28 June 2010
When you think of Egyptian history the first image is that of a United Egypt under the Pharaohs, but a new museum under construction at Qena will house artifacts from the predynastic period, before even the cultures of Upper and Lower Eygpt, going back to the first 'seasonal settlements' in approximately 8,000 BCE.
The site of the new museum overlooks the Nile in an impressive five feddan (approximately 21,000 m2) site. It will not only display new finds but existing ones as well, including the contents of the Maadi Museum. Maadi was the site of many little known excavations, which started in 1918. A wealth of information had been published before the sudden end of the excavations by the start of World War II, and this area and its findings remains the most authoritative account of the predynastic Egypt.
The museum at Qena will trace the pre history back to early settlements in approximately 8,000 BCE, examples of which have been found in Feyoum. These settlements comprised mud huts on the shores of, what was then, a lake, when the level of the Nile was much higher. Various pieces of evidence, including sickle flints, suggest an agricultural society although it is known that the settlers were semi-nomadic and ventured into the desert to hunt mammals. Evidence of a more settled lifestyle has been found at Merinda, in the Western Desert. Radiocarbon dating has confirmed that settlers lived here in approximately 4,440-4,145 BCE. Remains of insubstantial huts have been found, which were probably used for storage, similar to those found in rural areas of Egypt today.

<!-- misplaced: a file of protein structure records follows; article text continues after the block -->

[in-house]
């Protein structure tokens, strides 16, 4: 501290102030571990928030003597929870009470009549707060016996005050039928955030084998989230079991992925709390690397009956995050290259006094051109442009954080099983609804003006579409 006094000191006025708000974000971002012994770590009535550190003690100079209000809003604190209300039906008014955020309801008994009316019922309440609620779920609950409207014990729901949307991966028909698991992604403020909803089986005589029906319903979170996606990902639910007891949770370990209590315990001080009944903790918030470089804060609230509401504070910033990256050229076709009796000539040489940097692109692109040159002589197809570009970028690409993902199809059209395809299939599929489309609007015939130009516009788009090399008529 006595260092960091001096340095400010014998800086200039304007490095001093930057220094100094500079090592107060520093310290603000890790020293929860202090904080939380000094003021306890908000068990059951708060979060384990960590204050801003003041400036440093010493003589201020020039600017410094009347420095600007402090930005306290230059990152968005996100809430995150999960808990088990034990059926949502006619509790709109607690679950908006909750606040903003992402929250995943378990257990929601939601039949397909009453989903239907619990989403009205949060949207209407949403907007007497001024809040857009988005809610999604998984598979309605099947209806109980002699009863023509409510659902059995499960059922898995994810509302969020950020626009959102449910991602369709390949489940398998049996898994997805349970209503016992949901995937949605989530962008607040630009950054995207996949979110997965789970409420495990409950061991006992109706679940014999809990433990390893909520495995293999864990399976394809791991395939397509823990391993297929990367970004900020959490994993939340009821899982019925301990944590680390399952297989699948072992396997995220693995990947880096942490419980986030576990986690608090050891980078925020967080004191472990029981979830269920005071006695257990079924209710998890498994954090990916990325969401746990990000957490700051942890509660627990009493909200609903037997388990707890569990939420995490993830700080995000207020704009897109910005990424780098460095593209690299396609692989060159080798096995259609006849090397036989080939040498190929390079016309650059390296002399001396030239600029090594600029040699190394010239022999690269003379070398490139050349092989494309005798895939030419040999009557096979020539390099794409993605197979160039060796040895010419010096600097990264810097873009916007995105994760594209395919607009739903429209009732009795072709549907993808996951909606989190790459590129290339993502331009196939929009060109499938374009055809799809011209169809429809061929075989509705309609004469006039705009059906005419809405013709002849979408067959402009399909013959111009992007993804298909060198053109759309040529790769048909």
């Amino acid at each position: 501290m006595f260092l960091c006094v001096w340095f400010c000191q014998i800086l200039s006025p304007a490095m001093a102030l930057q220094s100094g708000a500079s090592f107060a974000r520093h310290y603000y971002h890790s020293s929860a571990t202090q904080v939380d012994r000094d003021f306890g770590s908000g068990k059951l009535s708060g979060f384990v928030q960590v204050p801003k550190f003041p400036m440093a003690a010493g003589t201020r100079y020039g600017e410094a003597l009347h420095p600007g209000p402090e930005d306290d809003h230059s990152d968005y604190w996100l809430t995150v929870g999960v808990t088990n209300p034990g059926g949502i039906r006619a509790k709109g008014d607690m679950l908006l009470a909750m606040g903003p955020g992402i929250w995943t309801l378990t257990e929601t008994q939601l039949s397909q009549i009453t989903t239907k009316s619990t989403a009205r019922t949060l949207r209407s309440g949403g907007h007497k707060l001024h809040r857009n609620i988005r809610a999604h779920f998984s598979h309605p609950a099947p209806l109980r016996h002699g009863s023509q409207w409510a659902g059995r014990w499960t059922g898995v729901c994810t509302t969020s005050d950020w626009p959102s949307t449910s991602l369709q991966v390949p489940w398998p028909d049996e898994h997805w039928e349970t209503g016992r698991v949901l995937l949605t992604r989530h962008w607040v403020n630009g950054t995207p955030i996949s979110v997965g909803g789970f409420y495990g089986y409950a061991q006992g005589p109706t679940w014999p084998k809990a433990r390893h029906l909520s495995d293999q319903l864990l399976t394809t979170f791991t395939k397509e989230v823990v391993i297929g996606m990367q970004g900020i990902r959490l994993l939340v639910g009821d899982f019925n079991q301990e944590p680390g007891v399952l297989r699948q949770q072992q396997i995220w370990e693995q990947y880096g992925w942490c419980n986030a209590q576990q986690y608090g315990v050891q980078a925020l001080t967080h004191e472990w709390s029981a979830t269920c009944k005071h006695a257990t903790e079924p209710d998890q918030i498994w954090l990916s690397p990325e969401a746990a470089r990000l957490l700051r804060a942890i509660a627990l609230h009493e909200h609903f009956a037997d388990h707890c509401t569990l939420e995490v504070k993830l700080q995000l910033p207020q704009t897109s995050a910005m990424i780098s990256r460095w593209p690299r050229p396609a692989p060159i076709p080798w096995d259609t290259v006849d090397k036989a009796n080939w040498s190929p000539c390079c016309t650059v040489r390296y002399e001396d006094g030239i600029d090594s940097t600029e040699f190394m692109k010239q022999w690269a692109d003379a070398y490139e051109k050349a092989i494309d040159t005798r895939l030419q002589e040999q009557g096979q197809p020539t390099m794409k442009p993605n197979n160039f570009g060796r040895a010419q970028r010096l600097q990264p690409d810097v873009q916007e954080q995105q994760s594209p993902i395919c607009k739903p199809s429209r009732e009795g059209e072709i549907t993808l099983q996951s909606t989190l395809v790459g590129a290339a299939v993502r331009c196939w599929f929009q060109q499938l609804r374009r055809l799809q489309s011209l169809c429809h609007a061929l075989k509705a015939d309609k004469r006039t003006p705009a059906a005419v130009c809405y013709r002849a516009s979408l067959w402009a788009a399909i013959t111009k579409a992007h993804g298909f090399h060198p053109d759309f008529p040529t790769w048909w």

The area around the original dig at Maadi is under serious threat from urban expansion, so the transfer of the collection to the new museum is very welcome. Maadi was a perfect location, safe from flooding and with plenty of fresh drinking water. It was, in fact, quite a sophisticated trading centre, with excellent links to both Upper and Lower Egypt and a water route to Suez, which spread trading to Palestine and Western Asia. The settlement had an interesting structure. At the heart were houses and huts, of various shapes and forms (including subterranean). This core was surrounded by storages facilities, with burial areas located even further from the centre. The subterranean areas proved to be the most interesting as the construction method of 'cut and cover' was a Palestinian method, rather than Egyptian and one theory is that they were the residences of foreign traders, but this is far from being proven.
The form and structure of the settlement may not, however, be as clear cut as just described and anomalies abound which may, as little remains of the site, remain unresolved. It is hoped that, by bringing together prehistory evidence from various sites, including pottery, flint tools, stone maces, jewellery etc., combined with modern radiocarbon dating techniques, new light might be shed on this period and its mysteries. It is exciting to note that the Qena Museum is only one site in Zahi Hawass's (Secretary General of the Supreme Council of Antiquities) plans to locate specialised museums across the length and breadth of Egypt.
Source: Al-Ahram Weekly (17-23 June 2010)